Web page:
Cities in NEPAL
Birth of Buddha in the forest of Lumbine, NepalPhoto: Myself CC 3.0 Unported no changes made
The Gupta and Ahir are Nepal's oldest dynasties. Nepal is experiencing a prosperous time under the Kirats (from 700 BC). Prince Siddharta was born in Lumbine around 500 BC. He was the later Buddha. Around 250 BC. Prince Ashoka ruled. Various Licchavi royal houses of Indian origin ruled from circa 450 AD. A thriving civilization arose in Nepal
Prithvi Narayan Shah, NepalPhoto: Public domain
The Malla Dynasties ruled between about 1200 and 1768. During this period, trade and prosperity increased and many temples and palaces were built. Towards the end of the reign of the Malla monarchs, the country fell apart. Nepal was divided into many small states at that time.
Prithivi Narayan Shah came to power in 1768 and managed to restore unity. Nepal was at war with England from 1814 to 1816. After the peace was signed, a British resident was allowed to stay in Kathmandu. A number of families continued to fight for supremacy, the royal family was only assigned a decorative function.
Ranas, Gurkha soldiers and the panchayat system
King Tribhuvan of NepalPhoto: Public domain
The Rana family wielded power between 1849 and 1951. The Ranas built huge palaces and divided the land among relatives and friends. Education was not for the people but only for the elite. The Ranas supported British rule. They provided the famous Gurkha soldiers.
In 1951 King Tribhuvan took power. He did this with the help of India and by threatening civil war. He introduced a political party system. However, this system proved impractical, so the next ruler (King Mahendra) introduced the panchayat system. This system was derived from the traditional Nepalese village council. It was based on decentralization of power and no political parties were allowed. In this way the king retained an important position of power.
King Birendavan of Nepal has been in power since 1972. He too used the panchayat system. However, there was more and more protest against this. In April 1990 the ban on political parties was lifted. A new constitution came into effect in November 1990. This ended the absolute power of the king.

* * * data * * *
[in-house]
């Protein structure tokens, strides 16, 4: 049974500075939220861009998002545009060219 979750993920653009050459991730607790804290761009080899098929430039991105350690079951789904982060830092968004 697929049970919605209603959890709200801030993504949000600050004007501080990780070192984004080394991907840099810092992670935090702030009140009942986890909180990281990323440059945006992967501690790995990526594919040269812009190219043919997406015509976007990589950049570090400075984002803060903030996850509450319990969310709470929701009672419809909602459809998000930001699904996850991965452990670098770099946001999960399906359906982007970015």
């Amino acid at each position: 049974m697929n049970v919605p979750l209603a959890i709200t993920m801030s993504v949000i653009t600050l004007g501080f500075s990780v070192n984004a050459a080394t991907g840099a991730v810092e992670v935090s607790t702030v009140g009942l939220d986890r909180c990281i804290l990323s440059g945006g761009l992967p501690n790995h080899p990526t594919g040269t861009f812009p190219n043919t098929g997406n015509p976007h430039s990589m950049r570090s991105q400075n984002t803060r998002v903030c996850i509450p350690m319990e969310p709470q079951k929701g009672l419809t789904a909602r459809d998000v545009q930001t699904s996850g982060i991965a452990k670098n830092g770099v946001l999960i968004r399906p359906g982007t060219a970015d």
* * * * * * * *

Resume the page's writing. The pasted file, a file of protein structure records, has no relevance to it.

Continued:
Democracy and Civil War
King Birenda of NepalPhoto: Nabin K Sapkota CC 4.0 International no changes made
After elections in May 1991, the first democratically elected parliament was formed. Girija Prasad Koirala, member of the Nepal Congress Party, became head of government. The November 1994 elections were won by the communist UCPN. A minority government was formed, of which Man Mohan Adhikari became prime minister. Various reforms were carried out, corruption was greatly reduced. In June 1995 this government resigned because the opposition wanted to table a motion of no confidence. The Supreme Court also declared the results of the elections invalid. A center-right coalition government was formed. This government implemented privatization of water, roads and communications, as well as tax relief. In addition, the land reforms were reversed. In recent years there have been no less than six different governments of different backgrounds. The situation can best be described as chaotic.
In June 2001, King Birenda, his wife and several family members were murdered. According to eyewitnesses, the king's son, Dipendra, knowingly shot his parents and six other relatives and then committed suicide. The king's brother, Gyanendra, was crowned king. This to the anger of the people, who saw him as the brain behind the carnage.
Gyanendra last king of NepalPhoto: Krish Dulai CC 3.0 Unported no changes made
On February 1, 2005, King Gyanendra declared a state of emergency and assumed power in a palace coup, sidelining political parties and democracy. Politicians, including the fired Prime Minister Deuba, were placed under house arrest or arrested. Strict censorship was imposed on the media and all internal and international communications, including internet connections, were cut off for seven days. On February 2, 2005, the King announced the new government appointed by him. Most of the ministers were also ministers under the old Panchayat system. King Gyanendra declared that he would restore democracy in three years. The state of emergency was lifted on April 29, 2005.
In early May 2005, seven political parties signed a joint document demanding the restoration of the parliament that was dissolved in 2002 and the restoration of democracy. To bolster their demands, the parties launched a series of protests against the king and for democracy on May 22.
On September 3, 2005, the Maoists unilaterally declared a ceasefire for a period of three months. After a one-month extension in December, the Maoists - in the absence of a response from the king - canceled the ceasefire in early January 2006.